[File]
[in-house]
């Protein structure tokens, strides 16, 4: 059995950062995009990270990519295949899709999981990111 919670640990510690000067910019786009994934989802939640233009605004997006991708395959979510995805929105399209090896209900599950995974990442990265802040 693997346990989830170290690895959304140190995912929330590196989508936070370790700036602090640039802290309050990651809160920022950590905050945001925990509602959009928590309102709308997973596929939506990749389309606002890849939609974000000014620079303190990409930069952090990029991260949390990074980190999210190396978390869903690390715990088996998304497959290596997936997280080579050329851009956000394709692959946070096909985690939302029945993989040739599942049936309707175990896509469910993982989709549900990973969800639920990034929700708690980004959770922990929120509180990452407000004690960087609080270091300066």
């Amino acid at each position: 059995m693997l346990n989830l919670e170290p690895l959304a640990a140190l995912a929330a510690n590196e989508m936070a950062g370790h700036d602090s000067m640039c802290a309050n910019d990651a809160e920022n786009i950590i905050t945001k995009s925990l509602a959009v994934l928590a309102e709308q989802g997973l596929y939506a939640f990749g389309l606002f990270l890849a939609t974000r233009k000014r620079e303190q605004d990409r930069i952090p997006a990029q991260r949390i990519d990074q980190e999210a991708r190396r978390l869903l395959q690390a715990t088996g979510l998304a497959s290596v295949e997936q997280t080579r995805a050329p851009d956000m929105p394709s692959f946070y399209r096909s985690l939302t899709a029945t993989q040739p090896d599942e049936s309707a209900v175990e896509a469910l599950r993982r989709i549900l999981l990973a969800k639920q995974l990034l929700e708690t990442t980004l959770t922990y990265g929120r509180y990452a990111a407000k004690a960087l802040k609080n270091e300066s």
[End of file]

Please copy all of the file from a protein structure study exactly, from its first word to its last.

[in-house]
């Protein structure tokens, strides 16, 4: 059995950062995009990270990519295949899709999981990111 919670640990510690000067910019786009994934989802939640233009605004997006991708395959979510995805929105399209090896209900599950995974990442990265802040 693997346990989830170290690895959304140190995912929330590196989508936070370790700036602090640039802290309050990651809160920022950590905050945001925990509602959009928590309102709308997973596929939506990749389309606002890849939609974000000014620079303190990409930069952090990029991260949390990074980190999210190396978390869903690390715990088996998304497959290596997936997280080579050329851009956000394709692959946070096909985690939302029945993989040739599942049936309707175990896509469910993982989709549900990973969800639920990034929700708690980004959770922990929120509180990452407000004690960087609080270091300066």
């Amino acid at each position: 059995m693997l346990n989830l919670e170290p690895l959304a640990a140190l995912a929330a510690n590196e989508m936070a950062g370790h700036d602090s000067m640039c802290a309050n910019d990651a809160e920022n786009i950590i905050t945001k995009s925990l509602a959009v994934l928590a309102e709308q989802g997973l596929y939506a939640f990749g389309l606002f990270l890849a939609t974000r233009k000014r620079e303190q605004d990409r930069i952090p997006a990029q991260r949390i990519d990074q980190e999210a991708r190396r978390l869903l395959q690390a715990t088996g979510l998304a497959s290596v295949e997936q997280t080579r995805a050329p851009d956000m929105p394709s692959f946070y399209r096909s985690l939302t899709a029945t993989q040739p090896d599942e049936s309707a209900v175990e896509a469910l599950r993982r989709i549900l999981l990973a969800k639920q995974l990034l929700e708690t990442t980004l959770t922990y990265g929120r509180y990452a990111a407000k004690a960087l802040k609080n270091e300066s």